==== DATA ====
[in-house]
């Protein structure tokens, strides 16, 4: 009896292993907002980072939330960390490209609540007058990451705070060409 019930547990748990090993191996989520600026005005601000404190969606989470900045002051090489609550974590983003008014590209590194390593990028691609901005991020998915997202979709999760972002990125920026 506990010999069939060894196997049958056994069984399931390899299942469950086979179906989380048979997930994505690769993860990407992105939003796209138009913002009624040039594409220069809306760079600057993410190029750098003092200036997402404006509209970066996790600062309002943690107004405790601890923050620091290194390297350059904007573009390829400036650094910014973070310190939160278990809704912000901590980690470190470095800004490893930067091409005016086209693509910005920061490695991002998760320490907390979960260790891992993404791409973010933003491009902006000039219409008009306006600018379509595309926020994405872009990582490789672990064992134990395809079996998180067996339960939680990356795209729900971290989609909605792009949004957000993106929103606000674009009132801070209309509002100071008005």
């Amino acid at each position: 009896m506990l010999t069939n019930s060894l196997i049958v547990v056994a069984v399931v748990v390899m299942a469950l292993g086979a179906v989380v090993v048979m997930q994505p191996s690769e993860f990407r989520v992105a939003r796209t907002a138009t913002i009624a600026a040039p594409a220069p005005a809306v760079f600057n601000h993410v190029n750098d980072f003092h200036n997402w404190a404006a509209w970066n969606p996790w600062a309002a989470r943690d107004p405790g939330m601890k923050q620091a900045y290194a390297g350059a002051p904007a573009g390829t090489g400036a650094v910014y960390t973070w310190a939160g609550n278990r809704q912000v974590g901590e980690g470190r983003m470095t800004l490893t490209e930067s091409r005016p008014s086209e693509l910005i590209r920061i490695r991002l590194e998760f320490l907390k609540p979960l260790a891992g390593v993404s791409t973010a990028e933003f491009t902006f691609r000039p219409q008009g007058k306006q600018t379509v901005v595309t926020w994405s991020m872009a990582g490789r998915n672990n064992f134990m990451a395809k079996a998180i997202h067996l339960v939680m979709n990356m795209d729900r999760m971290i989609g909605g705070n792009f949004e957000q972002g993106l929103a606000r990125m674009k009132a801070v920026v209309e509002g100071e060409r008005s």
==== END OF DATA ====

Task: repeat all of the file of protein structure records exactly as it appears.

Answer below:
[in-house]
């Protein structure tokens, strides 16, 4: 009896292993907002980072939330960390490209609540007058990451705070060409 019930547990748990090993191996989520600026005005601000404190969606989470900045002051090489609550974590983003008014590209590194390593990028691609901005991020998915997202979709999760972002990125920026 506990010999069939060894196997049958056994069984399931390899299942469950086979179906989380048979997930994505690769993860990407992105939003796209138009913002009624040039594409220069809306760079600057993410190029750098003092200036997402404006509209970066996790600062309002943690107004405790601890923050620091290194390297350059904007573009390829400036650094910014973070310190939160278990809704912000901590980690470190470095800004490893930067091409005016086209693509910005920061490695991002998760320490907390979960260790891992993404791409973010933003491009902006000039219409008009306006600018379509595309926020994405872009990582490789672990064992134990395809079996998180067996339960939680990356795209729900971290989609909605792009949004957000993106929103606000674009009132801070209309509002100071008005």
């Amino acid at each position: 009896m506990l010999t069939n019930s060894l196997i049958v547990v056994a069984v399931v748990v390899m299942a469950l292993g086979a179906v989380v090993v048979m997930q994505p191996s690769e993860f990407r989520v992105a939003r796209t907002a138009t913002i009624a600026a040039p594409a220069p005005a809306v760079f600057n601000h993410v190029n750098d980072f003092h200036n997402w404190a404006a509209w970066n969606p996790w600062a309002a989470r943690d107004p405790g939330m601890k923050q620091a900045y290194a390297g350059a002051p904007a573009g390829t090489g400036a650094v910014y960390t973070w310190a939160g609550n278990r809704q912000v974590g901590e980690g470190r983003m470095t800004l490893t490209e930067s091409r005016p008014s086209e693509l910005i590209r920061i490695r991002l590194e998760f320490l907390k609540p979960l260790a891992g390593v993404s791409t973010a990028e933003f491009t902006f691609r000039p219409q008009g007058k306006q600018t379509v901005v595309t926020w994405s991020m872009a990582g490789r998915n672990n064992f134990m990451a395809k079996a998180i997202h067996l339960v939680m979709n990356m795209d729900r999760m971290i989609g909605g705070n792009f949004e957000q972002g993106l929103a606000r990125m674009k009132a801070v920026v209309e509002g100071e060409r008005s």